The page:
Open main menu

Lynching postcards were produced for more than fifty years in the United States. They bore photographs and were distributed, kept, and even collected as souvenirs of racially-charged crimes — i.e., murders in the name of vigilantism and racial hatred — which were committed in public by mobs against African-American males. It has been part of white supremacist culture, and some[who?] still distribute them[how?] as part of their nostalgia. Their distribution through the United States mail was banned in 1908.

Contents

HistoryEdit

Lynching in the United States became very common around the 1880s and the 1930s. African American males, females, and children were forcibly removed from their homes, to be lynched because they were accused of crimes by other people. This was a time were people wanted to demonstrate the superiority of one race or one religion. Most of the lynchings occurred in the South, but not all.[1] When a White person accused a Black person of a crime, they were immediately guilty of that crime.[2] Crowds of people would decide to follow through with lynchings, even before a trial, because they were insistent in the guilt of that specific person, without a trial. Based on the gender, race, and class of the person who was accused, there would be a different way to lynch that person.[1] When these lynchings took place, people took souvenirs to remember the activities that happened that day. One form of remembrance were lynching postcards. These postcards were sold for money to people that were present to the lynch.[3]

In 1873, the Comstock Act was passed, which banned the publication of "obscene matter as well as its circulation in the mails".[4] In 1908, §3893 was added to the Comstock Act, stating that the ban included material "tending to incite arson, murder, or assassination".[4] Although this act did not explicitly ban lynching photographs or postcards, it banned the explicit racist texts and poems inscribed on certain prints. According to some, these texts were deemed "more incriminating" and caused their removal from the mail instead of the photograph itself because the text made "too explicit what was always implicit in lynchings".[4] Some towns imposed "self-censorship" on lynching photographs, but section 3893 was the first step towards a national censorship.[4] Despite the amendment, the distribution of lynching photographs and postcards continued. Though they were not sold openly, the censorship was bypassed when people sent the material in envelopes or mail wrappers.[2]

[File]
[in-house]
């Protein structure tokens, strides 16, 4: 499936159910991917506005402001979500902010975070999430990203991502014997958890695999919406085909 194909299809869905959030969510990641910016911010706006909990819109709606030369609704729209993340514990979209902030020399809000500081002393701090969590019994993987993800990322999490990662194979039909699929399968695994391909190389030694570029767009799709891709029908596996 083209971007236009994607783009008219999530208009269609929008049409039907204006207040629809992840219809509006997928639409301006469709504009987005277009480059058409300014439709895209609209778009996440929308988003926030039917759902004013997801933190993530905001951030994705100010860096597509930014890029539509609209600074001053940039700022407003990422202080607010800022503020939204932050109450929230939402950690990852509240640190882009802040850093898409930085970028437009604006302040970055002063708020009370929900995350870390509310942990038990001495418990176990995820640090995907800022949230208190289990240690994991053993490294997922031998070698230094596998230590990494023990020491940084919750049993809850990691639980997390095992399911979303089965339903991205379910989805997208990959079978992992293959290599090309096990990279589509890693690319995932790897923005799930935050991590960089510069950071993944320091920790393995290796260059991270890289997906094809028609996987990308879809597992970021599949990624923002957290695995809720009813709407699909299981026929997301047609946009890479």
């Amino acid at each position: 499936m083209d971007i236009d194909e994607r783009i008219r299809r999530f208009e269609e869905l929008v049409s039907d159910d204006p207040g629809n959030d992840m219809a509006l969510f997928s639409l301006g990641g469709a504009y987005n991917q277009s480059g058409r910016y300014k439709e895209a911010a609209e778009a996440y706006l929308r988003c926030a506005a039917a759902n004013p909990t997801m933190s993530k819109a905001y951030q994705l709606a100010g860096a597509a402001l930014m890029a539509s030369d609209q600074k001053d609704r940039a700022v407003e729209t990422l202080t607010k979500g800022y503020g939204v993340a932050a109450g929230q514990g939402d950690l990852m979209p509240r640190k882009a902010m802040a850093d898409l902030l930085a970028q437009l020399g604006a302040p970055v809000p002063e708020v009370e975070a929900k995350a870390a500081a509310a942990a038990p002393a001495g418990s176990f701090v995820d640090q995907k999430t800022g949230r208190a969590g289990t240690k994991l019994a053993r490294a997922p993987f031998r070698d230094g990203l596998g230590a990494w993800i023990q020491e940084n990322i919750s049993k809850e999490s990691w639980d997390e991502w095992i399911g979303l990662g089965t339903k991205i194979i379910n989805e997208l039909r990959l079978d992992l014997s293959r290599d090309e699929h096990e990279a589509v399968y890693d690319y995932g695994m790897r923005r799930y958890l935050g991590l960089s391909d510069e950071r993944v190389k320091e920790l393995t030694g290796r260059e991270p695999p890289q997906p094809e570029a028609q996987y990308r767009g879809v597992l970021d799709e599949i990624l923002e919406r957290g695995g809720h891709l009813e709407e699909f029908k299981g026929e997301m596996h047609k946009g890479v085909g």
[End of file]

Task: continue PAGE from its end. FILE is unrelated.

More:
PostcardsEdit

Lynching postcards were used as a mean of communication for many people. They were used by families to talk to each other about the activities they had taken part of during that day. Multiple people used these postcards as if they were the normal thing to send to a family member when they wanted to let them know something. Many people resold these postcards for more money because there were other people who wanted the postcards as souvenirs for themselves. James Allen acquired a collection of lynching postcards, buying them from people, dealers, Ku Klux Klan members and families that kept the postcards along with the other pictures they had for their family.[2] While he was obtaining these pictures, the people that sold him the postcards would whisper to him if he wanted to buy them, they were not necessarily out in the open when he bought them. According to Allen, the photographs taken for the postcards were most likely taken by the people who lynched the person because they already committed the lynch; now, they wanted to proselytize and remember it.[5]

PhotographyEdit